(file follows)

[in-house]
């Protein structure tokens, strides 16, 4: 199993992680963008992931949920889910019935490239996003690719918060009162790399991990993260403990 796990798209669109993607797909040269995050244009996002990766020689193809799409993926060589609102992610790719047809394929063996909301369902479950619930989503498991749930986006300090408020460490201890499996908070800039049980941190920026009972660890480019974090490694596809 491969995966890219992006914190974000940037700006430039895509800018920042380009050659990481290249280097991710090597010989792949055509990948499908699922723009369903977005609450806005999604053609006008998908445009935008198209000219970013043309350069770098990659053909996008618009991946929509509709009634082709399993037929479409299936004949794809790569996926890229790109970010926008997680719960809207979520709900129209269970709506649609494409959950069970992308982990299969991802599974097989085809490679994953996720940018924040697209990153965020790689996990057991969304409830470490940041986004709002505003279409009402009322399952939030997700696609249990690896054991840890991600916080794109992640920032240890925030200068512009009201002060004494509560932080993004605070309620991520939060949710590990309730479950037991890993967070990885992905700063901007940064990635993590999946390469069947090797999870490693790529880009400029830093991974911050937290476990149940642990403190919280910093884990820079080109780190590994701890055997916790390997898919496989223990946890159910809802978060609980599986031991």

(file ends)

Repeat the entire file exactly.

[in-house]
């Protein structure tokens, strides 16, 4: 199993992680963008992931949920889910019935490239996003690719918060009162790399991990993260403990 796990798209669109993607797909040269995050244009996002990766020689193809799409993926060589609102992610790719047809394929063996909301369902479950619930989503498991749930986006300090408020460490201890499996908070800039049980941190920026009972660890480019974090490694596809 491969995966890219992006914190974000940037700006430039895509800018920042380009050659990481290249280097991710090597010989792949055509990948499908699922723009369903977005609450806005999604053609006008998908445009935008198209000219970013043309350069770098990659053909996008618009991946929509509709009634082709399993037929479409299936004949794809790569996926890229790109970010926008997680719960809207979520709900129209269970709506649609494409959950069970992308982990299969991802599974097989085809490679994953996720940018924040697209990153965020790689996990057991969304409830470490940041986004709002505003279409009402009322399952939030997700696609249990690896054991840890991600916080794109992640920032240890925030200068512009009201002060004494509560932080993004605070309620991520939060949710590990309730479950037991890993967070990885992905700063901007940064990635993590999946390469069947090797999870490693790529880009400029830093991974911050937290476990149940642990403190919280910093884990820079080109780190590994701890055997916790390997898919496989223990946890159910809802978060609980599986031991």